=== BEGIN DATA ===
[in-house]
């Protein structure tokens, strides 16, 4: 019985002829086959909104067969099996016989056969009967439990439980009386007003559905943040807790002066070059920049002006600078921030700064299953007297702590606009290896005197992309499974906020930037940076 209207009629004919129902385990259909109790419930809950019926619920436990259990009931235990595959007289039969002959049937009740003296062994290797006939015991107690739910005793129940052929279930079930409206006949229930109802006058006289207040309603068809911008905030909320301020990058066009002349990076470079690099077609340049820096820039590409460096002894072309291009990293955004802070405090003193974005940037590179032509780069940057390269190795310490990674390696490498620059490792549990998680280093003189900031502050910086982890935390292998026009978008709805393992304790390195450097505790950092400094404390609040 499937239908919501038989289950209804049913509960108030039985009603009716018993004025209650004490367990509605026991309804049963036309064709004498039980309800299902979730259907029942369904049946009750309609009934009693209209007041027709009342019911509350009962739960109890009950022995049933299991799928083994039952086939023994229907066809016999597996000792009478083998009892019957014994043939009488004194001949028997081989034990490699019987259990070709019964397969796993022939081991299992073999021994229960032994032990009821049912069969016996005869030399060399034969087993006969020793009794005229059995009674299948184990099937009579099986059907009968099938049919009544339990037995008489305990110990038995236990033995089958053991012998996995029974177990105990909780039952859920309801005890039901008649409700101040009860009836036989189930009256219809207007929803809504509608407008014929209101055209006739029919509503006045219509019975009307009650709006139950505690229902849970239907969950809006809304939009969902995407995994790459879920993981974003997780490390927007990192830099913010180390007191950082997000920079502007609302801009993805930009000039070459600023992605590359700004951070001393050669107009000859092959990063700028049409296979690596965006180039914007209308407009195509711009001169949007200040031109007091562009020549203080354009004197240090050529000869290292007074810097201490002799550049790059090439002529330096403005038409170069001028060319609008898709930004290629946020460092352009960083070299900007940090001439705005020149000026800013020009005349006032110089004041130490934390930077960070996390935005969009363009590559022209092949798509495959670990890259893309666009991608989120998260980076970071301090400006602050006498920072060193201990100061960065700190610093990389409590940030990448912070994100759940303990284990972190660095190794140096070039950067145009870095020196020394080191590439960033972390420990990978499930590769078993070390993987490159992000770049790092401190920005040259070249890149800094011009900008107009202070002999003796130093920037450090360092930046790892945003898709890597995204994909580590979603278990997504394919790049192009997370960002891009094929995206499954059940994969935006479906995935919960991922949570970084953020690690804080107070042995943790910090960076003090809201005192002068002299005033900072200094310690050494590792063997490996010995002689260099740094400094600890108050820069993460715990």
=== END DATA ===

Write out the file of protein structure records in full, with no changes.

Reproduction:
[in-house]
């Protein structure tokens, strides 16, 4: 019985002829086959909104067969099996016989056969009967439990439980009386007003559905943040807790002066070059920049002006600078921030700064299953007297702590606009290896005197992309499974906020930037940076 209207009629004919129902385990259909109790419930809950019926619920436990259990009931235990595959007289039969002959049937009740003296062994290797006939015991107690739910005793129940052929279930079930409206006949229930109802006058006289207040309603068809911008905030909320301020990058066009002349990076470079690099077609340049820096820039590409460096002894072309291009990293955004802070405090003193974005940037590179032509780069940057390269190795310490990674390696490498620059490792549990998680280093003189900031502050910086982890935390292998026009978008709805393992304790390195450097505790950092400094404390609040 499937239908919501038989289950209804049913509960108030039985009603009716018993004025209650004490367990509605026991309804049963036309064709004498039980309800299902979730259907029942369904049946009750309609009934009693209209007041027709009342019911509350009962739960109890009950022995049933299991799928083994039952086939023994229907066809016999597996000792009478083998009892019957014994043939009488004194001949028997081989034990490699019987259990070709019964397969796993022939081991299992073999021994229960032994032990009821049912069969016996005869030399060399034969087993006969020793009794005229059995009674299948184990099937009579099986059907009968099938049919009544339990037995008489305990110990038995236990033995089958053991012998996995029974177990105990909780039952859920309801005890039901008649409700101040009860009836036989189930009256219809207007929803809504509608407008014929209101055209006739029919509503006045219509019975009307009650709006139950505690229902849970239907969950809006809304939009969902995407995994790459879920993981974003997780490390927007990192830099913010180390007191950082997000920079502007609302801009993805930009000039070459600023992605590359700004951070001393050669107009000859092959990063700028049409296979690596965006180039914007209308407009195509711009001169949007200040031109007091562009020549203080354009004197240090050529000869290292007074810097201490002799550049790059090439002529330096403005038409170069001028060319609008898709930004290629946020460092352009960083070299900007940090001439705005020149000026800013020009005349006032110089004041130490934390930077960070996390935005969009363009590559022209092949798509495959670990890259893309666009991608989120998260980076970071301090400006602050006498920072060193201990100061960065700190610093990389409590940030990448912070994100759940303990284990972190660095190794140096070039950067145009870095020196020394080191590439960033972390420990990978499930590769078993070390993987490159992000770049790092401190920005040259070249890149800094011009900008107009202070002999003796130093920037450090360092930046790892945003898709890597995204994909580590979603278990997504394919790049192009997370960002891009094929995206499954059940994969935006479906995935919960991922949570970084953020690690804080107070042995943790910090960076003090809201005192002068002299005033900072200094310690050494590792063997490996010995002689260099740094400094600890108050820069993460715990």